- They must be in a state of denial over their internal mobility if they think it's great. Their transfer policies are already longer than my huge entry here but there's no oversight of those policies either. I've seen what look like vengeful sups block transfers of those under them. Those people wound up leaving. None of my cases were that bad but it did take me 2 years to get my first transfer. Trying for a 2nd transfer 7 years in, it was assigned almost a year out (well past a policy that says should be in 90 days) which is when I finally threw in the towel.

    Advice to Senior Management1) Be willing to hire into sup/manager roles. That way you can get people who are good at management into those positions rather than whoever hasn't quit yet. I know you're concerned you want supervisors/managers to understand what the people under them do, but that's what training is for. It's easier to teach technical skills than it is to teach leadership skills. Have you ever noticed your training for new supervisors focuses on trying to teach leadership? That should tell you something about your promotion practices.

    2) Shift your focus to how you can gain and maintain loyalty rather than assuming it as a given. There's an insidious mindset of "Anyone who wouldn't have us is someone we wouldn't want anyway." Almost like shielding your ego at a company level rather than asking what happened. This mindset creeps it's way into your actions like not having real exit interviews, not rehiring staff who have left, having a difficult transfer process that can easily be shut down by a few people, not having real career/skill development for employees ("Working the Generation Gap" don't count). These kinds of actions come across as hubris and taking your staff for granted. I'm not the only one to get that vibe. I think someone else on Glassdoor put it as "Meditech acts like they're the last coke in the desert." Yes you're a successful company but how much better would you be if you retained your top talent and improved knowledge and motivation across the board? Put your employees first and they will in turn put you first.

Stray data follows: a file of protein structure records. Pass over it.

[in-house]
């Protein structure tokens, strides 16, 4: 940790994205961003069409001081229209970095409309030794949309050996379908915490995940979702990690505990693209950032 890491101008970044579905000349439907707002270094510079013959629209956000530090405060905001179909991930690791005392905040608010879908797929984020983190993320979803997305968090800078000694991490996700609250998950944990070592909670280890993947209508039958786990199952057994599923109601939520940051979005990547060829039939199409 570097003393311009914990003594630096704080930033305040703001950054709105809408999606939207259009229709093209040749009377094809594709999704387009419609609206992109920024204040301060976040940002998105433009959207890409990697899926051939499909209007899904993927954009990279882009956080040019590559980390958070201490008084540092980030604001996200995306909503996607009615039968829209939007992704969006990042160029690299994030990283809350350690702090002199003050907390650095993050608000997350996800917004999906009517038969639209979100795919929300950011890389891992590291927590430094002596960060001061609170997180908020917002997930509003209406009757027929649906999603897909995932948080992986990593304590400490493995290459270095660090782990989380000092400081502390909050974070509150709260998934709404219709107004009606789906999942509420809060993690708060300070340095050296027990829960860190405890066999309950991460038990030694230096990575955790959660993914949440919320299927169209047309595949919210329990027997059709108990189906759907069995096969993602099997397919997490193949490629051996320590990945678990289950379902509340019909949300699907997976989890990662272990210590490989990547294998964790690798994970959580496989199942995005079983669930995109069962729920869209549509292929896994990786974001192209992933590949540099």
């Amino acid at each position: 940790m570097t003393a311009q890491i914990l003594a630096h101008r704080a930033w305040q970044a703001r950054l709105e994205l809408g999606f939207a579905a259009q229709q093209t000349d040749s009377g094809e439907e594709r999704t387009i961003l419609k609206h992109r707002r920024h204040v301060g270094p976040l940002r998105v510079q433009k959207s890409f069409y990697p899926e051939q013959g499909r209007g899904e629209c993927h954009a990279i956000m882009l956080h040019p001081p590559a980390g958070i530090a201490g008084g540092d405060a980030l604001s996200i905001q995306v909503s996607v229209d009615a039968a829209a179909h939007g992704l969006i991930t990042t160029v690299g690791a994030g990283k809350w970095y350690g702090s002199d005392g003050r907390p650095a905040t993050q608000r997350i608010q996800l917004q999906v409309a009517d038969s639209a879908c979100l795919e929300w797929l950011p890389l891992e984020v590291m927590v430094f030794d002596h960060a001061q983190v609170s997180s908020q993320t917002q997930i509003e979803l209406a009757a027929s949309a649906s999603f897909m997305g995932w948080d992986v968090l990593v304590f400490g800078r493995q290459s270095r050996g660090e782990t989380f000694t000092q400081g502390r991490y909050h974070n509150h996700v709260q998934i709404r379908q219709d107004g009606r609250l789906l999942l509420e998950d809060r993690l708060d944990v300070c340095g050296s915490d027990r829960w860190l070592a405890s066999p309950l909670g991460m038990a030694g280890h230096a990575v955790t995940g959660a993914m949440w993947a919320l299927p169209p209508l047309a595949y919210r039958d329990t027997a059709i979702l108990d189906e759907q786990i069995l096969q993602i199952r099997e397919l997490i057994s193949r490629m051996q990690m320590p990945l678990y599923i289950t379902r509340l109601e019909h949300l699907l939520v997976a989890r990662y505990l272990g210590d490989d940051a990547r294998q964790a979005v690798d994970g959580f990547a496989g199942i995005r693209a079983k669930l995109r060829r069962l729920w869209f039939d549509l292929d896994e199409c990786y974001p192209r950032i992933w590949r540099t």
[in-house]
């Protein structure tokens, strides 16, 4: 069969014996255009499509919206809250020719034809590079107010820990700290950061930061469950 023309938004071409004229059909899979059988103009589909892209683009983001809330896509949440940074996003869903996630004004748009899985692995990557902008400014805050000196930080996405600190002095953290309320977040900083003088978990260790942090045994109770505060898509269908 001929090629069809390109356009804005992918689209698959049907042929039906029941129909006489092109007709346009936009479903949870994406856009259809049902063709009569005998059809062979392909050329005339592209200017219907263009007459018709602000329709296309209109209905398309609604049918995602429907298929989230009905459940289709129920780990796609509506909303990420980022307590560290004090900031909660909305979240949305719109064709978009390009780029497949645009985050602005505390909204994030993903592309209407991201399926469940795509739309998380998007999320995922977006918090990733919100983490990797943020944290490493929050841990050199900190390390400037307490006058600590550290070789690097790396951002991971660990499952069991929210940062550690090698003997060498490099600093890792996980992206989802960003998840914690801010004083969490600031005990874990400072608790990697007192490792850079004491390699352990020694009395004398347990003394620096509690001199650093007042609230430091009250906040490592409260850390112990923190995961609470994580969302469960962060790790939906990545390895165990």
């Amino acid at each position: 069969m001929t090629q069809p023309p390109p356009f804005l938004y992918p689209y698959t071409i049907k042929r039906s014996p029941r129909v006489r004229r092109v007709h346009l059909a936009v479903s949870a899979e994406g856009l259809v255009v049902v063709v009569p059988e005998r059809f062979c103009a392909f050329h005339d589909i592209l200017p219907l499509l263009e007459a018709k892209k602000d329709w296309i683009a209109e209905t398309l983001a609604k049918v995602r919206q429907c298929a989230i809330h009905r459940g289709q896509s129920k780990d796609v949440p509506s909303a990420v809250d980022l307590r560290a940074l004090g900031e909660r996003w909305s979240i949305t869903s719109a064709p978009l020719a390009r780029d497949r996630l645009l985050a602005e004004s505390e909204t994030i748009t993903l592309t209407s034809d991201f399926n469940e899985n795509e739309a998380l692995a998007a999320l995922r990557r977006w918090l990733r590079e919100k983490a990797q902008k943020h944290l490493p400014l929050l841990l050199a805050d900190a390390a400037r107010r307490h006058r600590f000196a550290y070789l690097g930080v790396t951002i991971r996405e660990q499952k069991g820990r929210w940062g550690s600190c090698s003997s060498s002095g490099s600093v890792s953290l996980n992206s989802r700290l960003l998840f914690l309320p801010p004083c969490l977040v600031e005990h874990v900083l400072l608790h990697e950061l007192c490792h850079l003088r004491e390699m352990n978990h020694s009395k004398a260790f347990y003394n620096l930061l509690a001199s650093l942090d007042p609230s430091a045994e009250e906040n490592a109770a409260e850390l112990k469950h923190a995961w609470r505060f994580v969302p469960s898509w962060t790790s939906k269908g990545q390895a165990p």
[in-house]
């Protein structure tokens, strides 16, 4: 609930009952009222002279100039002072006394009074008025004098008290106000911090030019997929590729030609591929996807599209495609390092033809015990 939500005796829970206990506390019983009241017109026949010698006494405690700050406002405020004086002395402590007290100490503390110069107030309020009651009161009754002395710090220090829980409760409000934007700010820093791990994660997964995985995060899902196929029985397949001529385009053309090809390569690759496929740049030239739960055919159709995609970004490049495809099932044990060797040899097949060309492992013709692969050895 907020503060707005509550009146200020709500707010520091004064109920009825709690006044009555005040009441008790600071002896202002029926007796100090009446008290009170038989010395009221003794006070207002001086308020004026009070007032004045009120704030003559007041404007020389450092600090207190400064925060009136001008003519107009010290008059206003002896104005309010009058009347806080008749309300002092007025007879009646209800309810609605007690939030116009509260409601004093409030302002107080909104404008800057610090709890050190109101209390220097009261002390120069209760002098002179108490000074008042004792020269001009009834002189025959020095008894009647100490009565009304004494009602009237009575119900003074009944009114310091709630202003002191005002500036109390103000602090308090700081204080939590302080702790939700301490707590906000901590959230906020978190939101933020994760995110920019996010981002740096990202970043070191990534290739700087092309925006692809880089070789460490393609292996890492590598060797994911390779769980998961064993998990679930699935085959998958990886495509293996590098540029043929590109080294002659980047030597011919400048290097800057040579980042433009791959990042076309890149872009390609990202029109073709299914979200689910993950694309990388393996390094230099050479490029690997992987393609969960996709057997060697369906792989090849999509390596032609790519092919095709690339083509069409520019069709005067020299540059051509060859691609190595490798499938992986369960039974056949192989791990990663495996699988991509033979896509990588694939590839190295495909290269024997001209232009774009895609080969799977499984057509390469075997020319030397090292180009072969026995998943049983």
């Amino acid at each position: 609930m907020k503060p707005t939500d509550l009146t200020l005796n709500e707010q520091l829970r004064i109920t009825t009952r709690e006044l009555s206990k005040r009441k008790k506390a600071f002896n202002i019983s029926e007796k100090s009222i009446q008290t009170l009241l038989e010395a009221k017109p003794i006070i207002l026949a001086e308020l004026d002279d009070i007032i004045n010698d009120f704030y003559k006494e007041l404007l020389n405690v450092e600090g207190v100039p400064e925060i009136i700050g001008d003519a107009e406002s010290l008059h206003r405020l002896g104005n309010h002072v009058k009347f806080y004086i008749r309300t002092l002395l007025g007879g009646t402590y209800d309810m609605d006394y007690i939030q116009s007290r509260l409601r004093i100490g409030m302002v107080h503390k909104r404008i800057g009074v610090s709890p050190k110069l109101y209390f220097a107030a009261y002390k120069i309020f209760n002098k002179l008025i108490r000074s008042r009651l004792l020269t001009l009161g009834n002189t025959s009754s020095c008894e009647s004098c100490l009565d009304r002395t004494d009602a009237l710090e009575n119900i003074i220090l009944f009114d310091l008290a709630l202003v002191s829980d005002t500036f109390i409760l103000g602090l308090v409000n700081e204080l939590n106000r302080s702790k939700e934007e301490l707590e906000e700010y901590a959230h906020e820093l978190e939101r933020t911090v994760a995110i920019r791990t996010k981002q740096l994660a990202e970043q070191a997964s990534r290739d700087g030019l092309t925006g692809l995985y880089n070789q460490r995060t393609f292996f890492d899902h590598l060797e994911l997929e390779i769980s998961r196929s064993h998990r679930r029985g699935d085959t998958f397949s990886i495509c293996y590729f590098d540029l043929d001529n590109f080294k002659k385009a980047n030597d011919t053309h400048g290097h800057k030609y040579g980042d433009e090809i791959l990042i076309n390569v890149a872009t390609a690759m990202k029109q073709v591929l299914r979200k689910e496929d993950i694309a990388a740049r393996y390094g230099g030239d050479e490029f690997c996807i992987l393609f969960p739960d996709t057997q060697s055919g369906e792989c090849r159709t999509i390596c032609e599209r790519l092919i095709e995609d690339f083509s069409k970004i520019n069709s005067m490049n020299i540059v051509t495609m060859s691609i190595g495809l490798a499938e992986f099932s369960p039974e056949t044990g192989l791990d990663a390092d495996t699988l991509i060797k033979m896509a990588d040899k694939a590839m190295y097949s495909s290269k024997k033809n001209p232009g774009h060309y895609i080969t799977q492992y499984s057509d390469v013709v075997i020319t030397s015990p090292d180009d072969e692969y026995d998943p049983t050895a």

3) Realize that the compensation model that has worked for the long-termers will not work for the new blood. The long-termers have a good deal of stock and make most their money on that or having capped their profit share so the salary is less important. They happened to get in while you were a young company with a great deal of growth. You are a mature company now and will not grow like that again. So for newer/younger employees the stock will not compensate for the depressed salary. Newer employees the compensation model will need to focus on salary and bonus.